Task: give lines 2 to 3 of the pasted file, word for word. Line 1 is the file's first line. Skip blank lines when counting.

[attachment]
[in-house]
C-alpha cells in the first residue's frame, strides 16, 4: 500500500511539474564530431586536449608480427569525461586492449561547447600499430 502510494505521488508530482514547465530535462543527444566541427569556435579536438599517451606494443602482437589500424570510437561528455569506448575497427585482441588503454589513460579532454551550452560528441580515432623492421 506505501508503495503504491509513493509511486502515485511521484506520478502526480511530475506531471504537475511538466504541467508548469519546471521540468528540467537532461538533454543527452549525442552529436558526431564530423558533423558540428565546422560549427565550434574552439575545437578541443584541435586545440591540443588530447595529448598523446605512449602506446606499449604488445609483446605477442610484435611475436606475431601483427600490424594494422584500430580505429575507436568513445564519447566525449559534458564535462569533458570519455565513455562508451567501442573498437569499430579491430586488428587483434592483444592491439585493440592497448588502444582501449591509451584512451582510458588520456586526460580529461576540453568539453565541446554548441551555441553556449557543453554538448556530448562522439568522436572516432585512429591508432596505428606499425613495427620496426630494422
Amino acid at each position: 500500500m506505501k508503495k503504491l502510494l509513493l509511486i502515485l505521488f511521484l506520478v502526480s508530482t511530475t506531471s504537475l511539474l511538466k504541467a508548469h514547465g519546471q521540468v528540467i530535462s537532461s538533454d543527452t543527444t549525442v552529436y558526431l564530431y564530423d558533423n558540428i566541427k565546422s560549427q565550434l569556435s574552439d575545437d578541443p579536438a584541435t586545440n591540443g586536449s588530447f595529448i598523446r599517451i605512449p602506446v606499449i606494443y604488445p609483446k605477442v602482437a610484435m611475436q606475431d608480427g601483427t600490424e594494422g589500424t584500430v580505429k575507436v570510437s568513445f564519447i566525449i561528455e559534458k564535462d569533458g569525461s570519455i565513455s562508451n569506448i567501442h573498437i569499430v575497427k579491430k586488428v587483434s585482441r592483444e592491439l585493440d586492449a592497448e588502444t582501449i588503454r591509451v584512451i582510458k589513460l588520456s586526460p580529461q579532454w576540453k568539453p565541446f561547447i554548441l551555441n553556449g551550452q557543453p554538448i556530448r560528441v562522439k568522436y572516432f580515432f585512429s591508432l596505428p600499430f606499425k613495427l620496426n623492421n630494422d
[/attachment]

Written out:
C-alpha cells in the first residue's frame, strides 16, 4: 500500500511539474564530431586536449608480427569525461586492449561547447600499430 502510494505521488508530482514547465530535462543527444566541427569556435579536438599517451606494443602482437589500424570510437561528455569506448575497427585482441588503454589513460579532454551550452560528441580515432623492421 506505501508503495503504491509513493509511486502515485511521484506520478502526480511530475506531471504537475511538466504541467508548469519546471521540468528540467537532461538533454543527452549525442552529436558526431564530423558533423558540428565546422560549427565550434574552439575545437578541443584541435586545440591540443588530447595529448598523446605512449602506446606499449604488445609483446605477442610484435611475436606475431601483427600490424594494422584500430580505429575507436568513445564519447566525449559534458564535462569533458570519455565513455562508451567501442573498437569499430579491430586488428587483434592483444592491439585493440592497448588502444582501449591509451584512451582510458588520456586526460580529461576540453568539453565541446554548441551555441553556449557543453554538448556530448562522439568522436572516432585512429591508432596505428606499425613495427620496426630494422
Amino acid at each position: 500500500m506505501k508503495k503504491l502510494l509513493l509511486i502515485l505521488f511521484l506520478v502526480s508530482t511530475t506531471s504537475l511539474l511538466k504541467a508548469h514547465g519546471q521540468v528540467i530535462s537532461s538533454d543527452t543527444t549525442v552529436y558526431l564530431y564530423d558533423n558540428i566541427k565546422s560549427q565550434l569556435s574552439d575545437d578541443p579536438a584541435t586545440n591540443g586536449s588530447f595529448i598523446r599517451i605512449p602506446v606499449i606494443y604488445p609483446k605477442v602482437a610484435m611475436q606475431d608480427g601483427t600490424e594494422g589500424t584500430v580505429k575507436v570510437s568513445f564519447i566525449i561528455e559534458k564535462d569533458g569525461s570519455i565513455s562508451n569506448i567501442h573498437i569499430v575497427k579491430k586488428v587483434s585482441r592483444e592491439l585493440d586492449a592497448e588502444t582501449i588503454r591509451v584512451i582510458k589513460l588520456s586526460p580529461q579532454w576540453k568539453p565541446f561547447i554548441l551555441n553556449g551550452q557543453p554538448i556530448r560528441v562522439k568522436y572516432f580515432f585512429s591508432l596505428p600499430f606499425k613495427l620496426n623492421n630494422d